Ans: I spent most of my professional life teaching in Cotton College. Over the years I worked in that college, I gathered a lot of satisfying experiences with my students. In Cotton College, I taught the cream of the society. So many people were surprised when I told them about my decision to leave Cotton College and join Krishna Kanta Handiqui State Open University.
In KKHSOU, it is a different story altogether. Here in KKHSOU, we deal with people who could not continue their education due to some reason or the other. So for me, I am now on a mission to spread awareness about the importance of education. For me, it is not a job but more of a mission. I and my colleagues have a vision of education for all and we are all working with that vision in mind.
But although we are trying to make education available for all, I would like to mention that ours is not a second-class university. Last year, I had been to Kuala Lumpur to attend an international conference of open-universities in the Commonwealth region. I was amazed to see the progress being made in the field of open education. While in Cotton, I had attended conferences of conventional universities but I had never imagined the kind of progress being made in the field of open education.
Q. Please tell us about Krishna Kanta Handiqui State Open University.
Ans: Krishna Kanta Handiqui State Open University is an open university which was established by the Government of Assam. The main aim of the university is to develop and provide easily accessible modes of quality higher education and training. The university holds the promise of providing equal opportunities for higher education and bringing into its fold the deprived and denied sections along with fresh learners. The very purpose of the University is to promote education through the Open and Distance Learning System.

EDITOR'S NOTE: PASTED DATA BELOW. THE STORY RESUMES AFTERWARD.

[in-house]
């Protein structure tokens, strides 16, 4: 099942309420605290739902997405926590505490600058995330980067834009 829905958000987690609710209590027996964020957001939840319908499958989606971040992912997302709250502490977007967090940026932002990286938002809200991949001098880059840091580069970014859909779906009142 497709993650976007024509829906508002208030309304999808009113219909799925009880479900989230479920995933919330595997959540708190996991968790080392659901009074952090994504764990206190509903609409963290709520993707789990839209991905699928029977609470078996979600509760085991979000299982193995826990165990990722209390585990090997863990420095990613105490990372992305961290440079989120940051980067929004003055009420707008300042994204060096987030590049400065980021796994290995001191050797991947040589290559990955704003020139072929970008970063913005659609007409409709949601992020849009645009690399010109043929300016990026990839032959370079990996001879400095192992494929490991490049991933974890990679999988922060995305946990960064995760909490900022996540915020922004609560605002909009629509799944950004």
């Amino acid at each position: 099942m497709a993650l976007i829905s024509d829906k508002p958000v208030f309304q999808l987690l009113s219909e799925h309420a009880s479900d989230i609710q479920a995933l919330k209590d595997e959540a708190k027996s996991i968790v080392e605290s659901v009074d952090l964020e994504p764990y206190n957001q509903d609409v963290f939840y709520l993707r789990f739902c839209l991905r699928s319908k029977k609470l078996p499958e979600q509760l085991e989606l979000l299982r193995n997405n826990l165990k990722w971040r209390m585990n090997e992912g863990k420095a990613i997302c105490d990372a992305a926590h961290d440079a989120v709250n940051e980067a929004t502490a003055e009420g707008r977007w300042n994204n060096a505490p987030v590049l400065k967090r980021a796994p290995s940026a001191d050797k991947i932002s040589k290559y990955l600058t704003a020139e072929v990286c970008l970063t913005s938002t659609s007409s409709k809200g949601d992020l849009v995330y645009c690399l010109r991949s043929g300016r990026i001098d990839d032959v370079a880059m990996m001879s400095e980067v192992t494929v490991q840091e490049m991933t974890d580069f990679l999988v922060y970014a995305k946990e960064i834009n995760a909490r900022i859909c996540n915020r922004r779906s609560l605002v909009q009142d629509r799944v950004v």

The course structures of the university have been designed at par with the national curriculum. Along with the traditional programmes, the University offers various professional Certificate and Diploma programmes. The programmes of the University are designed in such a way that it can spread education to all the learners of the region.
Q. You are the son of Lakshyadhar Choudhury, an eminent and multi-faceted personality of the State. Your father also served as a minister in the Assam Government. How do you remember him?
Ans: My father was more of a public figure. His life was more for the people and our mother Usha Choudhury was the driving force behind the family. My father was a multi-faceted personality and also served as the Education Minister for a brief period of time. However, our family, especially my mother, did not like his being a minister. My mother taught in the Panbazar Girls School and our family income was limited. But as per our Assamese family tradition, we do not let anyone who comes to our house go without having food. As such, it was a herculean task to serve tea to all those who used to come visit us! We were all happy when he stopped becoming a minister because the number of visitors to our house came down!